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Corwin Brust
2,530 followers -
A little from column eh
A little from column eh

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Move along, move along. Nothing to worry about, here.
If they want us to ignore the air raid sirens they are doing a good job teaching us to by using them randomly like they are now.
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This was a nice day.
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11/19/16
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Google photos made this from my snapshots of our trip to Rochester Irish Fest. I like it.
Weekend in Rochester
Weekend in Rochester
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So, this happened.
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Ars Technica on that lousy rat cell phone study:

The study, which was not properly peer reviewed—despite what some outlets have reported—is chock full of red flags: small sample sizes, partially reported results, control oddities, statistical stretches, and a slim conclusion. In short, “there is nothing in this report that can be regarded to be statistically significant," Donald Berry, a biostatistics professor at the University of Texas MD Anderson Cancer Center, told Ars. "The authors should have used the 'black box warning.'"

If cellphone radiation really does cause cancer, this study wouldn’t have proven it. And the mountains of preexisting data on the topic all point to mobile devices as posing zero to very low risks. This includes a recent Australian study that found no significant increases in brain cancer since the introduction of mobile phones.

So how did this study grab headlines? First, the authors are researchers at the National Toxicology Program (NTP), which years back received millions of dollars from the government to set up this experiment, the largest animal study to date on the subject. In carefully designed and expensive setups, researchers exposed more than 2,000 rats and mice to wireless frequencies using two common signal modulations: Code Division Multiple Access (CDMA) and Global System for Mobile Communications (GSM). In batches of 90, rats got full-body exposure to 900MHz frequencies of both types of signal modulations. Mice received the same treatment, but at 1900MHz frequencies. Exposure came in 10 minute stretches over 18 hours, with a total of nine hours a day, seven days a week. In humans, that would equate to a lot of phone time.

After collecting two years' worth of data, the researchers are now reporting the results from the rats. In short, the researchers report “low incidence” of brain and heart cancers (malignant gliomas in the brain and schwannomas in the heart) in male rats compared to controls. Female rats showed no increased incidence of cancers at all. The mouse data has yet to be released.

While the sex differences in the rats are unexplained, the larger concern lies with the control rats, which were not exposed to any cellphone radiation. Historically, the types of rats used in the study, a breed called Sprague Dawley rats, have on average about a one or two percent chance of getting either of the two cancers. In some studies, cancer rates in Sprague Dawley controls ran as high as six to eight percent. But in the cellphone study, none of the control rats had either type of cancer at all. And these cancer-free controls died early.

Why the rats exposed to cellphone radiation would live longer than control rats is another unexplained quirk of the study. But it’s potentially a big problem since the cancers that were found in the exposed rats tend to develop later in the rats’ lives. So, if the control rats had lived just a bit longer, they perhaps would have developed one of the cancer types. And just one control rat turning up with cancer would eliminate the statistical significance of the cancer link in male rats.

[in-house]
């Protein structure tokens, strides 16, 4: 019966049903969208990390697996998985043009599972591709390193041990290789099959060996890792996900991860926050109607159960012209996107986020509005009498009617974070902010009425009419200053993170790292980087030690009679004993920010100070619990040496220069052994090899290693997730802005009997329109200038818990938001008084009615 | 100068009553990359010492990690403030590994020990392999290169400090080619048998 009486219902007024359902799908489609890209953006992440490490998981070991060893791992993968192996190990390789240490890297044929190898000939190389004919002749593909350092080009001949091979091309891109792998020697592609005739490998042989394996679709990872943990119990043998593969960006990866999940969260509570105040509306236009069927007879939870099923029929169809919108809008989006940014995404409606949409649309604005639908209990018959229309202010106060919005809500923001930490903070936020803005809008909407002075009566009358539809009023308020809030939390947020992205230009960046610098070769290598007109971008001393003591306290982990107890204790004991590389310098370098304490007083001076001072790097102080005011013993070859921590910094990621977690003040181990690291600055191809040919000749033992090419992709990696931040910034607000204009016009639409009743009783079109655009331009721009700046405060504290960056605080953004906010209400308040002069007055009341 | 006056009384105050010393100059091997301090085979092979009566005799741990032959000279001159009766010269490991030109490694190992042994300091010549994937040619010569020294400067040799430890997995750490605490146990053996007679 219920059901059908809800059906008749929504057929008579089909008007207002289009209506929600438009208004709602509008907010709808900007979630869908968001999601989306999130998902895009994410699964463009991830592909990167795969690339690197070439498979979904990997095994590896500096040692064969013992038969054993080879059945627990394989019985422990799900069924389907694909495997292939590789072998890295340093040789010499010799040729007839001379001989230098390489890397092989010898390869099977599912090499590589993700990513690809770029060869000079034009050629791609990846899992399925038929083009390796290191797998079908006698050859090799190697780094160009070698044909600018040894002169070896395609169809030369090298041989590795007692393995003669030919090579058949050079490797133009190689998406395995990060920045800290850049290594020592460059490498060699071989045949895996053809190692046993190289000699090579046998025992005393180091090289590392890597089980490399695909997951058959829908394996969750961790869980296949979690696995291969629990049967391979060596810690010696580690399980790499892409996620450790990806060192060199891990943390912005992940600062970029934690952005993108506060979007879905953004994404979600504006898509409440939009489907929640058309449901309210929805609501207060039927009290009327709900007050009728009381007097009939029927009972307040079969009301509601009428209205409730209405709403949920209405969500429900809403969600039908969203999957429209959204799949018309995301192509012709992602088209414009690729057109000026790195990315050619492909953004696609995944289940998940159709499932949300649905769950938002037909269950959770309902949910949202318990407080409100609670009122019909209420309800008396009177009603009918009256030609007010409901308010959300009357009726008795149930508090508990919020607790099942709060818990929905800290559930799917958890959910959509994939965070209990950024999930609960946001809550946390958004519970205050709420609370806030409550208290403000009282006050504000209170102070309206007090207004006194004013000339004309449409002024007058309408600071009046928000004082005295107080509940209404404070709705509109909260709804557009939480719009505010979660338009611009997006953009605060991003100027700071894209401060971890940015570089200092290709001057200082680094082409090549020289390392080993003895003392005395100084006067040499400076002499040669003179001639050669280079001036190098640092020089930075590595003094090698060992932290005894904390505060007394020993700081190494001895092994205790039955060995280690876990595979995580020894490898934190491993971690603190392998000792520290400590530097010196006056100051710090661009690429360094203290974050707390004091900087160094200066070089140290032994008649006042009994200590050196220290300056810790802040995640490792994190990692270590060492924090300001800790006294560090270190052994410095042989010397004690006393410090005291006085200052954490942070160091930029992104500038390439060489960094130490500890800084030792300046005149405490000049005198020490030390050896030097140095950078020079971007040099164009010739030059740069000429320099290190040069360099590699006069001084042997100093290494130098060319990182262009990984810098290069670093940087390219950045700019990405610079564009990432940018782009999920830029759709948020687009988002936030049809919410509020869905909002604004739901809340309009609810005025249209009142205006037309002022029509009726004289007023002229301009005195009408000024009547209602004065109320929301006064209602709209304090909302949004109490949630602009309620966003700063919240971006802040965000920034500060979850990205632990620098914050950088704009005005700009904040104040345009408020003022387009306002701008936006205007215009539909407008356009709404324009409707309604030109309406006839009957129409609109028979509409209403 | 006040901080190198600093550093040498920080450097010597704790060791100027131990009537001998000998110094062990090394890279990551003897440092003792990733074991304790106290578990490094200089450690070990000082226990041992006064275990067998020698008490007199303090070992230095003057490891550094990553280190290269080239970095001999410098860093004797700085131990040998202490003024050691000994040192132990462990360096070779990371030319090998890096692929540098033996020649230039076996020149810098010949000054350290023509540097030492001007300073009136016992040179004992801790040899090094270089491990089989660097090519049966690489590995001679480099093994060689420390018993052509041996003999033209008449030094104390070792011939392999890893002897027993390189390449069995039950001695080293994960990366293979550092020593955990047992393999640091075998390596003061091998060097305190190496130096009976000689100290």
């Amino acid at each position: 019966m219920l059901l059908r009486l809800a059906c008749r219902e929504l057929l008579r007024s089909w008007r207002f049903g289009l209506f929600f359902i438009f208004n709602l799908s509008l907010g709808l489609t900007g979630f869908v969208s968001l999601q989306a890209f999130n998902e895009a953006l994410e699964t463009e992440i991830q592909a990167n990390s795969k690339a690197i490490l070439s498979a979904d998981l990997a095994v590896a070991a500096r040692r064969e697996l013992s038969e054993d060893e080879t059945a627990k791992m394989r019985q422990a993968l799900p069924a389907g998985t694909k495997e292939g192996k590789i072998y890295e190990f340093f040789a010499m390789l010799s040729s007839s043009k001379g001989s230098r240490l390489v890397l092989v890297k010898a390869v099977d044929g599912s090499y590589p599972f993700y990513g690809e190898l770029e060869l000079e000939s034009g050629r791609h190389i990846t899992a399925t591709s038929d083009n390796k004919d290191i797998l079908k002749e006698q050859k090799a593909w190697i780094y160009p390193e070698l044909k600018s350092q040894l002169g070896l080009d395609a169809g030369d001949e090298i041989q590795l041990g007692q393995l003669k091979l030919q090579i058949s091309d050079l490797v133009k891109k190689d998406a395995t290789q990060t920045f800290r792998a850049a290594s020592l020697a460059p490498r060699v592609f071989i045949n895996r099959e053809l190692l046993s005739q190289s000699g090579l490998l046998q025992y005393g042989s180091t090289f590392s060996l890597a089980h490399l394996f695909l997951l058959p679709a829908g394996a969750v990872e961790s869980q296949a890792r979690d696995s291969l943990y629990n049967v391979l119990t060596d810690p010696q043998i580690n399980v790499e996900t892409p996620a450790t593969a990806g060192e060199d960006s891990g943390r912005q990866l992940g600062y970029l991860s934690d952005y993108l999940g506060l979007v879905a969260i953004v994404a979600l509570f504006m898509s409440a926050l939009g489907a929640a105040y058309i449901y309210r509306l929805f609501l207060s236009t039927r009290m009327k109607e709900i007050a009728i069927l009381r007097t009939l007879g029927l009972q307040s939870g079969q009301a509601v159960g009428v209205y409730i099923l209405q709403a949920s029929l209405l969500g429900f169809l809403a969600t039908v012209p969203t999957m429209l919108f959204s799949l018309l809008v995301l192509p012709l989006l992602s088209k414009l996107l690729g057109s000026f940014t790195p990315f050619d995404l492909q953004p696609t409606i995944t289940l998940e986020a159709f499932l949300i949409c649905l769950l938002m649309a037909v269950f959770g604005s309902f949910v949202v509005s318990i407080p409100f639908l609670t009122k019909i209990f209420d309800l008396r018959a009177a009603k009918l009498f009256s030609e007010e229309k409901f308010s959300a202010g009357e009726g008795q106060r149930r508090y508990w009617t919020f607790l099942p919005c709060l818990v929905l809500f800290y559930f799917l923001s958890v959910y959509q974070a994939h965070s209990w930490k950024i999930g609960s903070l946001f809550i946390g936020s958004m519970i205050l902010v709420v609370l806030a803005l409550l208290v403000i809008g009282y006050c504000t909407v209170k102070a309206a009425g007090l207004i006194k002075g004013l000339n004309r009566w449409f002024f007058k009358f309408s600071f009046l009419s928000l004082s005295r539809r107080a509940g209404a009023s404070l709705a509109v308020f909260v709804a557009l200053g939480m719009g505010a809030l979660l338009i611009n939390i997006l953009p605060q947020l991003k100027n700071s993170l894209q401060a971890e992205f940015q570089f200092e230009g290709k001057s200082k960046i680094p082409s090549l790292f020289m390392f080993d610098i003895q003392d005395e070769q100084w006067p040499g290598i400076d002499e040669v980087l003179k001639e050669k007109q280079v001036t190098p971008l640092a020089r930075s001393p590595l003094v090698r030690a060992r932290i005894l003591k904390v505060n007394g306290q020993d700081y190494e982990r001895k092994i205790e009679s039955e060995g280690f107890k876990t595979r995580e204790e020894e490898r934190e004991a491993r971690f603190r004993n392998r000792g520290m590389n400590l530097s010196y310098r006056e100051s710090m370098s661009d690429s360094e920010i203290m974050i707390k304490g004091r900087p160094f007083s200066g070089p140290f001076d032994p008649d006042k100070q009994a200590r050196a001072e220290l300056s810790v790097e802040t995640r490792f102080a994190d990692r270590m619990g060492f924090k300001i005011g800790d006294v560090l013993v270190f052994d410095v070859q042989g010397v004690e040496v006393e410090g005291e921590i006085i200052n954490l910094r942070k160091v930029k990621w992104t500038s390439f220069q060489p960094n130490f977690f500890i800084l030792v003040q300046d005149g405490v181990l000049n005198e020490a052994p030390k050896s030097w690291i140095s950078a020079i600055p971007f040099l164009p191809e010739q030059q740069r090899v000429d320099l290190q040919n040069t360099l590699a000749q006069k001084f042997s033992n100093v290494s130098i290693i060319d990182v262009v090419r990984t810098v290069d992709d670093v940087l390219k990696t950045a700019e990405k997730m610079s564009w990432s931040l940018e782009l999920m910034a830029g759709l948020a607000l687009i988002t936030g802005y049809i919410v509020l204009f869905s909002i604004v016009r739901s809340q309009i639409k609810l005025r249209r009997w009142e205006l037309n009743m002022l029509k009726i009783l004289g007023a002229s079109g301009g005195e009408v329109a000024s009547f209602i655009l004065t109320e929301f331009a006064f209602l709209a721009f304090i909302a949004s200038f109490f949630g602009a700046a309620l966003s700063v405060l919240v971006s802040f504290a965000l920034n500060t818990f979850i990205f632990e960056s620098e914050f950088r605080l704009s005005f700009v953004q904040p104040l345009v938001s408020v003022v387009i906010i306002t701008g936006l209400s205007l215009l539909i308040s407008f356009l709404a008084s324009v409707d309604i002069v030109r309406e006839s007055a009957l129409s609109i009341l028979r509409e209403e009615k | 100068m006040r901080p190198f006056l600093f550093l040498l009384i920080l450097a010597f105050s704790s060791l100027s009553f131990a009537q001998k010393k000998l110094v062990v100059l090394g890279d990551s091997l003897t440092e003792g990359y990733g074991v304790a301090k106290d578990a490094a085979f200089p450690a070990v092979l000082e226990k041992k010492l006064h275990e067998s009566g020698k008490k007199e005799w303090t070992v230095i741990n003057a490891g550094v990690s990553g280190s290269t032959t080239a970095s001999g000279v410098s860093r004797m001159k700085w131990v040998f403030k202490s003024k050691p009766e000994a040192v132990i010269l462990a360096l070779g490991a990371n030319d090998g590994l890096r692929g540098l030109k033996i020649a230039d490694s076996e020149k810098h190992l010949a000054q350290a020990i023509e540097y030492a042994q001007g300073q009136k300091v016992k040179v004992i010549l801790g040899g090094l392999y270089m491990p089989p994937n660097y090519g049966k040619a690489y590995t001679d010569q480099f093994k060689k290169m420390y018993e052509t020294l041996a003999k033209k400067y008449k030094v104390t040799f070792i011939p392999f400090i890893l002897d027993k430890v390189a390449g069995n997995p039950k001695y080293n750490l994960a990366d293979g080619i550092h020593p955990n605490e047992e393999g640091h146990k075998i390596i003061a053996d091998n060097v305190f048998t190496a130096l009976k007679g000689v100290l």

The results might just be random false positives,” Christopher Schmid, a biostatistician and founder of the Center for Evidence Based Medicine in Public Health at Brown University, told Ars. “I would need more data to be convinced and more consistent scientific rationale for the findings.”

Yet, with the potential that the low incidence of cancer is real and with the huge swath of the human population that could be affected, the authors felt compelled to publish the preliminary finding. However, they didn’t take the traditional route of submitting their rat findings to a peer-reviewed journal. This would involve having anonymous scientific peers look over the data and analyses and an editorial board decide whether the study is worthy of being published in their august pages. Instead, the NTP researchers selected their own reviewers to comment on the study and then published the study and the reviewers’ comments on a pre-publication website called bioRxiv.

Interestingly, the three selected reviewers were largely critical of the study. One reviewer, Michael Lauer of the National Institutes of Health’s Office of Extramural Research, succinctly concluded, “I am unable to accept the authors’ conclusions,” after questioning the authors’ methods, statistics, and reporting of partial results.

Why aren’t we being told, at least at a high level, of the results of other experiments... ” Lauer questioned. “In the absence of knowing other findings, we must worry about selective reporting bias.”
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The crowdfunding campaign for our room party at MarsCon 2014 is now live. Please check it out and contribute if you can - we have some awesome perks available if you do!
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Sprinkler swing
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And here is one from May day, last weekend.
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